Heavy downpour fails to increase water stocks in dams
THANE: Though the monsoon continues to lash the city, the absence of rainfall in catchment areas is a cause of worry for the irrigation department which has decided to efficiently use water from reservoirs.
The department has completely stopped using water from the Barvi dam for the last two days and has instead asked the respective agencies to pump out rain water from rivers before it reaches the sea.
This year till Friday, the total rainfall in three city dams — Barvi, Andra and Bhatsa dams — is almost one-third than that of last year at this time.
The available water resource may last till July 15; however, if the rainfall continues to elude catchment areas, citizens may have to face more water cuts. The irrigation department is likely to take decision on this by next week.
“Rain water which does not seep into the ground flows into river through nullahs. This water ultimately meets the sea and is wasted. We decided to use this water before it reaches the sea,” said Subhash Waghmare, superintending engineer, Thane Irrigation department.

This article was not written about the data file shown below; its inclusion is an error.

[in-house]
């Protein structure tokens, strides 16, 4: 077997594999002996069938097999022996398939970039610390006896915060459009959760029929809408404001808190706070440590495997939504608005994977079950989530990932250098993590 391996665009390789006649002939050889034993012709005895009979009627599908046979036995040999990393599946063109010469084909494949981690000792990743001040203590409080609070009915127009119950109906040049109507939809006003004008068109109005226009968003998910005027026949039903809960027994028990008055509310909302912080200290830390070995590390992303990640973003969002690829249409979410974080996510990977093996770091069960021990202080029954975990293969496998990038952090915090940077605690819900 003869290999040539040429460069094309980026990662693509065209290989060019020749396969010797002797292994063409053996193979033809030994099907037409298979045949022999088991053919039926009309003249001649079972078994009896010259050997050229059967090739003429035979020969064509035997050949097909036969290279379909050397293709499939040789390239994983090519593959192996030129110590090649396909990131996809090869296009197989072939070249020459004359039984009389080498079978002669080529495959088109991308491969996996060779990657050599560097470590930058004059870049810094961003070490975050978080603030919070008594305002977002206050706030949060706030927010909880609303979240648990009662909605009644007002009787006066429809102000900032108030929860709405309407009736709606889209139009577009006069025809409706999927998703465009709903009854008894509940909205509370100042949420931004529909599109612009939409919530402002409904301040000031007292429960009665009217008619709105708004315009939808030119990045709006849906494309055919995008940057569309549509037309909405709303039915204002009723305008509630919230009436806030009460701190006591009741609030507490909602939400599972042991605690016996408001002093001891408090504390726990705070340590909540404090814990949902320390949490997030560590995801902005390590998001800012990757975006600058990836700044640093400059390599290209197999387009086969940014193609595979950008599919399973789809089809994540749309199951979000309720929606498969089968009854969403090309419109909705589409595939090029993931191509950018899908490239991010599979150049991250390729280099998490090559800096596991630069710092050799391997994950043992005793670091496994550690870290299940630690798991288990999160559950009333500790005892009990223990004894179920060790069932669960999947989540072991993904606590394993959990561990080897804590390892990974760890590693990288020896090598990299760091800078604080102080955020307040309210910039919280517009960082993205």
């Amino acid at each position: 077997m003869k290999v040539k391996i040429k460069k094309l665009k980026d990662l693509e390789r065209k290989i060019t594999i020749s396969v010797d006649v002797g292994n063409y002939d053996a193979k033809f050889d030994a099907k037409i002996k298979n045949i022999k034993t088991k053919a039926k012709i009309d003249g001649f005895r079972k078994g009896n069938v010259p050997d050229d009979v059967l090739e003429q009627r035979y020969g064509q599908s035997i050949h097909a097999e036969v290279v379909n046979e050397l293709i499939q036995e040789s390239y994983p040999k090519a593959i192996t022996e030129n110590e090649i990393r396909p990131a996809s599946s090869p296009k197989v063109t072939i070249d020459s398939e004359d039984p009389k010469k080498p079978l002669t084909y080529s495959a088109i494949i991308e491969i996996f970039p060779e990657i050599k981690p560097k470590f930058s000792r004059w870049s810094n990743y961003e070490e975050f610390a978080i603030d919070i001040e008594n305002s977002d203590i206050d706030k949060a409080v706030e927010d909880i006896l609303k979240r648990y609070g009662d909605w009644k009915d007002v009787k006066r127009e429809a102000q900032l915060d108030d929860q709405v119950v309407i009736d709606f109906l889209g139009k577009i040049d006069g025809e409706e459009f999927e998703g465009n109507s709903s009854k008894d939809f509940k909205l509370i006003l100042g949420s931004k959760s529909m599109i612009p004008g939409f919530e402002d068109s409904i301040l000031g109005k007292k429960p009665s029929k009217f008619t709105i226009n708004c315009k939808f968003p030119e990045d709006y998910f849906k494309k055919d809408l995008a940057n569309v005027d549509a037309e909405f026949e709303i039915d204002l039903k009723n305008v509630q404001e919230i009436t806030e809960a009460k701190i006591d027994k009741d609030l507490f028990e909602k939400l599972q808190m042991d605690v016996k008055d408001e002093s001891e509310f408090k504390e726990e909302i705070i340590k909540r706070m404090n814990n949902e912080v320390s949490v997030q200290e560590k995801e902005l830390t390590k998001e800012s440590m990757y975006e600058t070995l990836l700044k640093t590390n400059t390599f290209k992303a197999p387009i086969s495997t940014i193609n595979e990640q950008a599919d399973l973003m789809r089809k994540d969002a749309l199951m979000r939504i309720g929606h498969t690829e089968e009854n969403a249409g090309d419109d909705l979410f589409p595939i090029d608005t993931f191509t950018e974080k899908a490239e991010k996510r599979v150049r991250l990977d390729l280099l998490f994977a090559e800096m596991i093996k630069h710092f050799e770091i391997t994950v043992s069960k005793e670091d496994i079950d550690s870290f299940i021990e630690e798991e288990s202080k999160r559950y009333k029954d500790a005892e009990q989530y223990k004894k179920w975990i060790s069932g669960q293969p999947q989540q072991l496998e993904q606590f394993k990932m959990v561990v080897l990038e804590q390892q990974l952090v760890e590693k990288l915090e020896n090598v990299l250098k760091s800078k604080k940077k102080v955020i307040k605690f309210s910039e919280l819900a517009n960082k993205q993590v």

The department keeps a watch on rainfall every two hours. “When a particular city or village receives good rainfall, we know into which river this water will flow. We immediately alert agencies concerned which pump water out. We have kept a watch on Jambul and Mohane areas of the Ulhas river which is the prime source of water for Thane,” said Waghmare.
This water suffices at least for six to seven hours for the district. Apart from the rain water, the water from Andra dam is also used.
Though rainfall in the Thane city crossed 100 mm in few hours on Friday, it was 34 mm and 13 mm in the Barvi and Bhatsa dams. The total rainfall in Barvi and Andra dams this year is 180 mm and 103 mm as opposed to the total rainfall of last year which was 400 mm and 430 mm.
“For the dams to start receiving water, there should be at least 250 to 300 mm rainfall in the upstream areas, or the catchment parts, of theses dams. Moreover, this year rainfall in the sea or creek area is more than those in the mountainous areas of Karjat, Lonavla or Khandala. Every year, the situation is reversed. Unless it rains in the mountain areas and the waterfalls start gushing, the water won’t flow into the dams,” Waghmare said.